The result is an album that's incohesive, nowhere near as good as their debut - or even their shoddy self-titled second LP - and listening to it makes you feel as if a grubby-handed record exec is groping you in an inappropriate manner around the nether regions. Very dirty and very, very wrong. The songs can not be quibbled with. But these are the same songs we've adored and studied and heard a million times before. Anyone who doesn't own Up The Bracket already surely wouldn't want anything to do with this. The kind of faint-hearted folk who didn't fancy dipping their feet into the squalor and filth produced by the romantic rock-urchins back in 2002 aren't going to be leaping at the chance of rummaging through the screaming clatter of 'Mayday' or kitchen sink wallop of 'I Get Along' any more this time around. Are they?
The tracklisting will be the topic of a zillion pub discussions in years to come. Why no 'Vertigo' or 'Music When The Lights Go Out'? Why on earth is 'Tell The King' on it? Many a pork scratching will be munched debating the various merits of the songs chosen for this album, but there's no denying that pound for pound, riff for riff, you're getting your money's worth with Time For Heroes. You barely have time to breathe between the fresh-faced holler and Clash-lite stomp of 'Up The Bracket' and the breezy knees-up-Mother-Brown, wonky guitars of 'Don't Look Back Into The Sun'. 'What Katie Did' and 'What Became Of The Likely Lads' are sad depictions of what might have been if the drugs and showbiz circus hadn't gotten hold, displaying the band's ability to make mainstream pop hits with grit and bite. 'The Delaney' captures the electricity of their live act, sounding like seven songs squeezed into three minutes' worth of action. While 'Mayday' reeks of the sweat and blood that used to be tossed around Libs gigs like bottles of Evian, with its battle charge of slashing guitars and Lydon-esque screeching vocals an example of their punky earliest sessions. Yet somehow it doesn't seem to matter how many gorgeous nuggets they squeeze on this album, it still doesn't feel, well, right.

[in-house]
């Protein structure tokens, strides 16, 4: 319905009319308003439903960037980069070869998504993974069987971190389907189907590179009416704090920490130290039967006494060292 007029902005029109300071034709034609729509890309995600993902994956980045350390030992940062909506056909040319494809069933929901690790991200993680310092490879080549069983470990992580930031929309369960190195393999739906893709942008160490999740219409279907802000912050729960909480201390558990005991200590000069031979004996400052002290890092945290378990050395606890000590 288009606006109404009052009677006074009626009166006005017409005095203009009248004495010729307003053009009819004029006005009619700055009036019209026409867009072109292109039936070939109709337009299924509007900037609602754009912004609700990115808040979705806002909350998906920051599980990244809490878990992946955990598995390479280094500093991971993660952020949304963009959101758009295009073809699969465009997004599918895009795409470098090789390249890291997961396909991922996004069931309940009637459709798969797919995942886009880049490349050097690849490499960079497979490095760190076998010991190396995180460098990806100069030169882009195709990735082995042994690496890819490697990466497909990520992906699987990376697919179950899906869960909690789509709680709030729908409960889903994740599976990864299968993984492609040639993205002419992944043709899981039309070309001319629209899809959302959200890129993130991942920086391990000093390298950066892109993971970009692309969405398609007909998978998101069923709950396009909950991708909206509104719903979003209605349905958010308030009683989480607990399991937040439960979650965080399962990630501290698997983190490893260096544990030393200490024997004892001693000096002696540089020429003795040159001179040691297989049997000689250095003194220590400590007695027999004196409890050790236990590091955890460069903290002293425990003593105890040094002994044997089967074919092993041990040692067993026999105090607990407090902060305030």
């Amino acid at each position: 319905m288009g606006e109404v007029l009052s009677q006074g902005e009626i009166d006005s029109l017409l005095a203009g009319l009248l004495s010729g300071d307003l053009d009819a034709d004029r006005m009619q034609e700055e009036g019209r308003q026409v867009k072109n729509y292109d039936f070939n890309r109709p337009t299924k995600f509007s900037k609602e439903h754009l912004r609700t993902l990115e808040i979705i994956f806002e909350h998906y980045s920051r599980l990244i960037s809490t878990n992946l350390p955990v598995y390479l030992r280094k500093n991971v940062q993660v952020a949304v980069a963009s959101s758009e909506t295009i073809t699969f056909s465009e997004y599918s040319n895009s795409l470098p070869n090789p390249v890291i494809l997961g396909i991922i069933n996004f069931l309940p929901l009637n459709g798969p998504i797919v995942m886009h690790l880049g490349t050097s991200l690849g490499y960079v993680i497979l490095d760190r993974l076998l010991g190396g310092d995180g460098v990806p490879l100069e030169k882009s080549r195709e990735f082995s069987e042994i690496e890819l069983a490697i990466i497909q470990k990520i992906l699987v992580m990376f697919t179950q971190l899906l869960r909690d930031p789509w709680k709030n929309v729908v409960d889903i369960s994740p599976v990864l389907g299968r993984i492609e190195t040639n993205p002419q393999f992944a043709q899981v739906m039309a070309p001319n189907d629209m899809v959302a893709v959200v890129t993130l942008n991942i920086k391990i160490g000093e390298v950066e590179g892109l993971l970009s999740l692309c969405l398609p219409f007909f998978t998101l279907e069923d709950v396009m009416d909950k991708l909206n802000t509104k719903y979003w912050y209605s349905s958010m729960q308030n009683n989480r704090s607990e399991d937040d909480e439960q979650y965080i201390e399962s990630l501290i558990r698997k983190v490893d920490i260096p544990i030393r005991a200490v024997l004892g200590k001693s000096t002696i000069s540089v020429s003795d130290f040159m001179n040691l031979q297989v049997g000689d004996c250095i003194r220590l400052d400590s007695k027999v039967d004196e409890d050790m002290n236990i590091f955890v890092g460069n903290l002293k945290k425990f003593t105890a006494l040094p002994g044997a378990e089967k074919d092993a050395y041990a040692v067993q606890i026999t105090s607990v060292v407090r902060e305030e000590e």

'Death On The Stairs' still has the best drum breakdown ever, and sounds like it may have actually been recorded while the band were being thrown down a staircase. 'Boys In The Band' is still a cheeky Cockney knees up, which nicks a funky Elastica bass line before bursting into an arm-swaying, leg-flaying chorus. But they don't fit together at the end of this album. There's always a niggle telling you to take out this CD, smash it and to stick on Up The Bracket and have the real deal. Perhaps the real problem is that there hasn't been enough time elapsed for any of us to sit back and consider these as 'hits'. The tunes are still so fresh and relevant that to look back on them with any nostalgia is a bizarre experience. It's like being forced into an episode of I Love 2002 and talking about the band as if they are some exotic and mysterious fancy, when in reality we all know they could be back together recording a third album next week if Pete pulled his socks up.
It's perhaps apt that the record should be released in the month when England's sports stars have failed in such spectacular fashion at the final hurdle. Much like the rugga boys and Lewis Hamilton, The Libertines were quintessential English heroes. Failures who aspired for greatness and flopped. Yet we love them even more for it. For the songs and the memories, this record deserves five stars. For the decidedly fishy purposes of this album and its complete lack of soul, it could equally deserve a measly one. We've been very boring and gone for something in the middle.